Anticonvulsants/therapeutic use Diagnosis, Differential Electroencephalography
Viguera Editores S.L.
Gomez-Ibanez A, Urrestarazu E, Viteri C. Non-convulsive status epilepticus in the 21st century: clinical characteristics, diagnosis, treatment and prognosis. Rev Neurol 2012 Jan 16;54(2):105-113.
Non-convulsive status epilepticus is a significant issue for a neurologist
because, despite its low prevalence, it mimics other pathologies, with
therapeutics and prognostic outcomes. Diagnosis is based on clinical features,
mainly mental status or impaired consciousness and electroencephalographic
changes, so electroencephalogram is the first exploration we must perform with
clinical suspicion. There are three clinical forms: generalized or absence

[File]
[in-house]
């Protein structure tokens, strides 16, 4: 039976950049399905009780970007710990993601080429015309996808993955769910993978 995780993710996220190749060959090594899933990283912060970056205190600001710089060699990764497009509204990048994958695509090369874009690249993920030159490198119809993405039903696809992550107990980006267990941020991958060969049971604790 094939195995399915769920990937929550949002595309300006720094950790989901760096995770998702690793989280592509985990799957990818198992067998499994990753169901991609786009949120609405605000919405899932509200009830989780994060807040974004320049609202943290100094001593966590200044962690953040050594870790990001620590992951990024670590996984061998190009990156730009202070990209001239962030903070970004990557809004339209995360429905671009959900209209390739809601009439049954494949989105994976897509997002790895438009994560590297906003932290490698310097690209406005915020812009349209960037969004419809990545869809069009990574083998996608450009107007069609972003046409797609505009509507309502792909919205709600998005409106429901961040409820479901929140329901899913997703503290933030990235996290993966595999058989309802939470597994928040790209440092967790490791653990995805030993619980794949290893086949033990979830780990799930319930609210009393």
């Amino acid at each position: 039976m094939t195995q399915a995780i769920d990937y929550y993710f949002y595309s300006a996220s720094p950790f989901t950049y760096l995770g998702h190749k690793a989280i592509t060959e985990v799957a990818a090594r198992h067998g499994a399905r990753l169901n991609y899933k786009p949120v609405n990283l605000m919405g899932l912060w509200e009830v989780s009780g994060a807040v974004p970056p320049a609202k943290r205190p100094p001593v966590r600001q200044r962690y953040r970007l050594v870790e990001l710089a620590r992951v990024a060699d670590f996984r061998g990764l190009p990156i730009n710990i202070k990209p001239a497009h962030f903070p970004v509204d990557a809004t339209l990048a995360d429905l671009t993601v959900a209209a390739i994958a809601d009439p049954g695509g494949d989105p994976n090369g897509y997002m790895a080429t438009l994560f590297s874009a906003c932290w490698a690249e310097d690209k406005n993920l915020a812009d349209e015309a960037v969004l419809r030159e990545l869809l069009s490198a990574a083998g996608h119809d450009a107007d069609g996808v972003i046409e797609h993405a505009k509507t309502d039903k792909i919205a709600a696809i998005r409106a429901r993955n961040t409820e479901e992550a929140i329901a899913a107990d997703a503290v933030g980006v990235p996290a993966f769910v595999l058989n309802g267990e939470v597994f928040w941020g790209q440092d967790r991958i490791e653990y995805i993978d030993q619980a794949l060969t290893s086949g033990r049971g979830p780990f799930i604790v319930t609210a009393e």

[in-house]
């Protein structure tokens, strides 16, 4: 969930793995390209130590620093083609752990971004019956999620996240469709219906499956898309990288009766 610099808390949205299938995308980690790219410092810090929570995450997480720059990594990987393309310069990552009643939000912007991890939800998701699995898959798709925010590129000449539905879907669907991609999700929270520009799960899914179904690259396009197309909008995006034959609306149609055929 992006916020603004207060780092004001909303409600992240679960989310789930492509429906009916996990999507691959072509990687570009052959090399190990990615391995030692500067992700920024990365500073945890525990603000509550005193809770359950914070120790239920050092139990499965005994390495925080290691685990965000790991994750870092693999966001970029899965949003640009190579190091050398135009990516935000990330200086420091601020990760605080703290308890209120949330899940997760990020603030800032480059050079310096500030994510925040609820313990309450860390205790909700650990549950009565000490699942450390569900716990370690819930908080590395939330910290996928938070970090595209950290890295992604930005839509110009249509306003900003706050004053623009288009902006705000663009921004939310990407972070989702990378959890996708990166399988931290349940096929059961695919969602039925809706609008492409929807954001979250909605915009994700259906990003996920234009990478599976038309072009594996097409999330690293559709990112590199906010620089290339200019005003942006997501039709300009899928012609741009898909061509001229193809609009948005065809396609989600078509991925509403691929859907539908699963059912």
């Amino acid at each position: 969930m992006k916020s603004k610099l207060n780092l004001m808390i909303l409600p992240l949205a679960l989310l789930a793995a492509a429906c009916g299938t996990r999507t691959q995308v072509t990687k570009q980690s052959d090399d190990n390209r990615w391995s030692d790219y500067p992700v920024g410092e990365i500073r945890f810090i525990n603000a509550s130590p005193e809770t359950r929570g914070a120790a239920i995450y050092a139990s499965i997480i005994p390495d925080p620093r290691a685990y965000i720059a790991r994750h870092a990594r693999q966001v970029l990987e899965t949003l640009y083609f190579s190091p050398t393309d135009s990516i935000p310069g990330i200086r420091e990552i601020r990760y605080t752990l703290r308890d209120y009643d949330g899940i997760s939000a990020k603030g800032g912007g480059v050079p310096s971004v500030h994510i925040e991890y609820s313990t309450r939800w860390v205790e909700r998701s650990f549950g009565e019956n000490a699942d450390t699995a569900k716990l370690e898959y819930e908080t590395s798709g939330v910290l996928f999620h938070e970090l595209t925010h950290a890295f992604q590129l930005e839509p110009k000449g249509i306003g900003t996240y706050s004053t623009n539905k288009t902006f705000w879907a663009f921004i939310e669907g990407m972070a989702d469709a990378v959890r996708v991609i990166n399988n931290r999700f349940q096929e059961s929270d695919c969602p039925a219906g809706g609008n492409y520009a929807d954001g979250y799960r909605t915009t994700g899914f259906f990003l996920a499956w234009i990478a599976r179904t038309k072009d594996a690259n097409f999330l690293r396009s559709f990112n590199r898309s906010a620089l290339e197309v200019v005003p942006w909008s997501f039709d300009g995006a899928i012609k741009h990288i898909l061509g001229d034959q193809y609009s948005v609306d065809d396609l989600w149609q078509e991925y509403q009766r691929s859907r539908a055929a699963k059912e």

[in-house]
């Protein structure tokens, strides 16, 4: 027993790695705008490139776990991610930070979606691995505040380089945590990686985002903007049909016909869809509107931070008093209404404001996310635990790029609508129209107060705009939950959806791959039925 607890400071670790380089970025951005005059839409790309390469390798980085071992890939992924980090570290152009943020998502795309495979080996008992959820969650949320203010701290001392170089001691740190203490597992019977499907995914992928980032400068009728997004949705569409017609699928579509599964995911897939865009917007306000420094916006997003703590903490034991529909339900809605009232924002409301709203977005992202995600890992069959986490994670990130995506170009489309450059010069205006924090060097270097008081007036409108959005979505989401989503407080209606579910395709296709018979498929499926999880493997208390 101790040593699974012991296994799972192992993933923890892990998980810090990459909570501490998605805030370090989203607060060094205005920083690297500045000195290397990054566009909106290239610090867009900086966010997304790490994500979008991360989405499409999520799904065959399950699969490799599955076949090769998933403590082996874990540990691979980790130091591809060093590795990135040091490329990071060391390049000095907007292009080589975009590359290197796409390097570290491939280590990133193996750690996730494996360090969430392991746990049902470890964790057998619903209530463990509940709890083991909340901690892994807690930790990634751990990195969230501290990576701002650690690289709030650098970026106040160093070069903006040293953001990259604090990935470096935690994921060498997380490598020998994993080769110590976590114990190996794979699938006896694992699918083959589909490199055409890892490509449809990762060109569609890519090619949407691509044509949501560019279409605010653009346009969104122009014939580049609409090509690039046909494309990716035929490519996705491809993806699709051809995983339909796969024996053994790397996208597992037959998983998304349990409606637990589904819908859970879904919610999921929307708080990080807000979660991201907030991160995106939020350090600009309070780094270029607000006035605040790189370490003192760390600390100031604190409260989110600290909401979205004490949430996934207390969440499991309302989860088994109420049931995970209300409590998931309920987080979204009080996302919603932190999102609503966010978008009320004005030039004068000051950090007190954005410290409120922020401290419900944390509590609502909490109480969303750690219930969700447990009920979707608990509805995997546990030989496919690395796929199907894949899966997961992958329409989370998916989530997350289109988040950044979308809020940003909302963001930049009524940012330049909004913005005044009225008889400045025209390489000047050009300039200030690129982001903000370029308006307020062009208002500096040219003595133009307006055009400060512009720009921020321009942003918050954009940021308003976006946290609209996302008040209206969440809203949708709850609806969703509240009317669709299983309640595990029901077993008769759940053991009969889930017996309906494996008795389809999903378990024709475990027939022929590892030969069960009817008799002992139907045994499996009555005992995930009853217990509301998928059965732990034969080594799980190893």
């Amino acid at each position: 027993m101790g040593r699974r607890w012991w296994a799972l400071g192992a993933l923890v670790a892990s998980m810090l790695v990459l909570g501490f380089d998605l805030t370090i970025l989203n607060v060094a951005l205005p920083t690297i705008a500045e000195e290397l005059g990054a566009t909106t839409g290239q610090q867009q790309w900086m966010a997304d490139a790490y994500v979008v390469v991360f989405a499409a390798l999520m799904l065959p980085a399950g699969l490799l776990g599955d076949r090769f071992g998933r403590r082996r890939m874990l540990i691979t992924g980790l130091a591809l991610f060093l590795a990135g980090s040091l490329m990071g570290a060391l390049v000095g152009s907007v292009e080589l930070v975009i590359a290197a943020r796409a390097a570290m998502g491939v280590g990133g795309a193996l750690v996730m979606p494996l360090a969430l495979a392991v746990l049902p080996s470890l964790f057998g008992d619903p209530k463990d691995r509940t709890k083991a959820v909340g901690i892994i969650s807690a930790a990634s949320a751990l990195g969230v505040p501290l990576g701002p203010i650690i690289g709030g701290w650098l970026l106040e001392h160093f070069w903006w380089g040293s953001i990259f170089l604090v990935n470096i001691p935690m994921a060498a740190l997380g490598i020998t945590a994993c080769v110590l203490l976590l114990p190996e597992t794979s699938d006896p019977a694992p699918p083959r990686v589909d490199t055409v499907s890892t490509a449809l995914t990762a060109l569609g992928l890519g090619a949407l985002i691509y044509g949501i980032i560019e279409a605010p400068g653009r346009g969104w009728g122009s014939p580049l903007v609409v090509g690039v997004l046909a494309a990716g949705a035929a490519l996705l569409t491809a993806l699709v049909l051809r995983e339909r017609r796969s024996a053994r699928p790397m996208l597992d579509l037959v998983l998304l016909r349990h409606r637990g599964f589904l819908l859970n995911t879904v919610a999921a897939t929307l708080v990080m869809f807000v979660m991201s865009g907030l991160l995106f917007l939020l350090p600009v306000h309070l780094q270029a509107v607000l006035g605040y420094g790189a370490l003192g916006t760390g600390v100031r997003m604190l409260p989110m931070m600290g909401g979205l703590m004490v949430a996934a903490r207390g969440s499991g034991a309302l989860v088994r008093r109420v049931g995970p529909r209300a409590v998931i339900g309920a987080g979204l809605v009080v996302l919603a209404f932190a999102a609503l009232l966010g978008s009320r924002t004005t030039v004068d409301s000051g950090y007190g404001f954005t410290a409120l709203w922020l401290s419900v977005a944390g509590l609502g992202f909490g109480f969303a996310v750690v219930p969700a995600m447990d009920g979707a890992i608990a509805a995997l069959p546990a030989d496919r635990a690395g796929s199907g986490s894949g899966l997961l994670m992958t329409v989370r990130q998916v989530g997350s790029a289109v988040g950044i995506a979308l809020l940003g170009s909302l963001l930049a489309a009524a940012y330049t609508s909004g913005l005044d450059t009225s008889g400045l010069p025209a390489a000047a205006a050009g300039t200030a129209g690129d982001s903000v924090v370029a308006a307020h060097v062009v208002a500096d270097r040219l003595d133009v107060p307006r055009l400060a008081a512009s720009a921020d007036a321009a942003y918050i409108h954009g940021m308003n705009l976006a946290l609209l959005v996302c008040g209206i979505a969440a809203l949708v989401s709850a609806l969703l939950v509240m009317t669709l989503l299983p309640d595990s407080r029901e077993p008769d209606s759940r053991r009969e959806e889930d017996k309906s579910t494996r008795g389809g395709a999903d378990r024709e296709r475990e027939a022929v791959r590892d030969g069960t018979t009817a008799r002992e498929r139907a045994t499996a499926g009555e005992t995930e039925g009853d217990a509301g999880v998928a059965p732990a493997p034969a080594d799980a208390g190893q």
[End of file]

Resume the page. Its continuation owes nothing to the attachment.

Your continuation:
status, with diffuse epileptiform discharges; focal, with epileptic discharges
located in a specific brain area and may not affect consciousness; and subtle,
with diffuse or local epileptic activity after a tonic-clonic seizure or
convulsive status and limited or no motor activity. Treatment are benzodiazepines
and antiepileptic drugs; anesthetic drugs are only recommended for patients with
subtle status and in some with partial complex status. Prognosis is mainly
determined by etiology and associated brain damage.